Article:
The following implementations, therefore, introduce the broad concept of maintaining a flash ROM image as a plurality of flash ROM regions whereby most of the flash ROM regions can be reconfigured, without having to reconfigure the entire flash ROM image or shadow parts of the ROM image in RAM. Through the use of an image buffer, which stores information about the ROM regions, it is also possible to move ROM regions, delete ROM regions, add ROM regions, expand/contract ROM regions, update ROM regions, and enable/disable ROM regions without having to modify the entire ROM image. Additionally, security and registry information can also be logically linked to respective ROM regions.
The detailed description is described with reference to the accompanying figures. In the figures, the left-most digit(s) of a reference number identifies the figure in which the reference number first appears.
The following discussion is directed to maintaining and updating the contents of flash ROMs. The subject matter is described with specificity to meet statutory. However, the description itself is not intended to limit the scope of this patent. Rather, the inventors have contemplated that the claimed subject matter might also be embodied in other ways, to include different elements or combinations of elements similar to the ones described in this document, in conjunction with other present or future technologies.
The handheld computer 100 has a power supply 110 that is generally implemented through rechargeable batteries. The power supply 110 might further include an external power that overrides or recharges the built-in batteries, such as an AC adapter or powered docking cradle. The display 112 can take many forms such as a screen, touch screen, LEDs, etc. The input-output interfaces 114 can also take many forms depending on the handheld computer 100 such as a keyboard, IR port, serial port, and so forth. The handheld computer 100 can include more than one of any of the aforementioned elements. Other elements such as touch pads, vibrating devices, wireless communication components and so forth are not shown, but could easily be a part of the exemplary handheld computer 100.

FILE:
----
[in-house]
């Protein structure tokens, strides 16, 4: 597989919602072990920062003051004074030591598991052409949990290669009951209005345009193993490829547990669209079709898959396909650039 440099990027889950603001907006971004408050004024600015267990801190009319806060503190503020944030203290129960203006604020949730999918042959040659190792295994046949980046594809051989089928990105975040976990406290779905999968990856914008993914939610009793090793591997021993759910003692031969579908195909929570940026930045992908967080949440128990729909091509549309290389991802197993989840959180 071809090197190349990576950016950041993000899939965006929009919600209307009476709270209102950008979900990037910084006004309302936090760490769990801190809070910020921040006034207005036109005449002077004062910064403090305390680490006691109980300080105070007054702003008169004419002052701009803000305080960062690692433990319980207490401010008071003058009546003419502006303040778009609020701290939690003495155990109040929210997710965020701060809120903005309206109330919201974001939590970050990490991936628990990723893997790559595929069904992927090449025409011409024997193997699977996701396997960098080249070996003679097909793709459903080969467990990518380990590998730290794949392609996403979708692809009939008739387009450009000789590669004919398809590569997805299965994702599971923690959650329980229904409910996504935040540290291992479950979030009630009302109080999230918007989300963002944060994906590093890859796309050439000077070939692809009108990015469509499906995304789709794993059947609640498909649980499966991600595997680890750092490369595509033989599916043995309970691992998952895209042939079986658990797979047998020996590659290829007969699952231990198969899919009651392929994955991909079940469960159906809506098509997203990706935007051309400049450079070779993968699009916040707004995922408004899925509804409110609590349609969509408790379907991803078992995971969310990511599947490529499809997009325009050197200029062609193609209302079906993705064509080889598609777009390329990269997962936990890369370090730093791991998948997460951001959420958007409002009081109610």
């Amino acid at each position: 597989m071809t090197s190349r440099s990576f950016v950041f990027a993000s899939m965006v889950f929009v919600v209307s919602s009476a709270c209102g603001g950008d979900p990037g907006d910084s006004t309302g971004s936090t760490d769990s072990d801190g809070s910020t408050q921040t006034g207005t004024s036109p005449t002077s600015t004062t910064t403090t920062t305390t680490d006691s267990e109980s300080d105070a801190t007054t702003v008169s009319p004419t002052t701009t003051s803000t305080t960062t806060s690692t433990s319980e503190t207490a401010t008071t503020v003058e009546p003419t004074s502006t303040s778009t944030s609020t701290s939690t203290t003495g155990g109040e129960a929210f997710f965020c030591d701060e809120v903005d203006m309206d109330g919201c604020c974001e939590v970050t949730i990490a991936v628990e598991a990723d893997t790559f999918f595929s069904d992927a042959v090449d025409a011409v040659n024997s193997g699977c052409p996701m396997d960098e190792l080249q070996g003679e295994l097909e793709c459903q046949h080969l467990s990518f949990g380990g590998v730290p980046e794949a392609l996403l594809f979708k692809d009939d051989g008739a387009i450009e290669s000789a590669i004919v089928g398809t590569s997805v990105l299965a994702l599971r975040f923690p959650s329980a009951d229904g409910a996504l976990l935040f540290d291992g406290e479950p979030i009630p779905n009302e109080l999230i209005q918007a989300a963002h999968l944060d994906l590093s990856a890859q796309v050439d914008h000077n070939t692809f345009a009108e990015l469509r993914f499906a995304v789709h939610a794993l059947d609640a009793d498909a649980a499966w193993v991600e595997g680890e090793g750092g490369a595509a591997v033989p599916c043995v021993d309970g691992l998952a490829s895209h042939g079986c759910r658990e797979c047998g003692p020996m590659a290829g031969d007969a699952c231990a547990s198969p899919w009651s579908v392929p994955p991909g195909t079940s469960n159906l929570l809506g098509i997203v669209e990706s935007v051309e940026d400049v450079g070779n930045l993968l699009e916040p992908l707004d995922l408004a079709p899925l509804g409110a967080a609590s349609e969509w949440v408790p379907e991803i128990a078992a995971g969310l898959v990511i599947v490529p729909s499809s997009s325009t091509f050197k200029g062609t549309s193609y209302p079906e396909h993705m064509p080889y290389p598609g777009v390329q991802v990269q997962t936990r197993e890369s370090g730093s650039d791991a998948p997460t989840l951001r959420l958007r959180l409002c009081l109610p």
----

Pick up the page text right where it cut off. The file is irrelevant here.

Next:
Each of the regions 202–214 are intended to store embedded software devices and/or application programs (hereinafter referred to as application programs), the contents of which are represented by A–G. In one implementation, an application program is assigned to one specific region, although it is possible for the contents of an application program to span across several regions. An application program is generally restricted to a specific region to reduce the size of files needed to be downloaded when updating an application program. That is, instead of updating multiple regions, by restricting an application program to a single region, it is only necessary to update one region.
Accordingly, the contents of each application program can be updated by overwriting the contents of a particular region. For example, suppose in
Boot loader 322 is used by the handheld computer 100 to bootstrap the computer when power is turned-on. The kernel 324 serves to provide low-level access to hardware components in handheld computer 100. Kernel 324 also transfers control to the operating system 328.
The image buffer 326 serves as the bootstrap for the operating system 328. That is, the operating system 328 reads the image buffer 326 to determine address locations and sizes for regions 302–320. The image buffer 326 is a configurable data structure normally stored in a separate region (e.g., 306) of ROM image 300; although the image buffer can co-reside within other regions such as with the OS 328 or be resident in other areas of flash memory. The operating system 328 references the contents of the image buffer 326 rather the kernel or boot loader 322 for mapping information about the ROM image 300. For instance, the OS is able to determine the start address of each region, length of each region, and file contents of a region, by referencing the image buffer 326.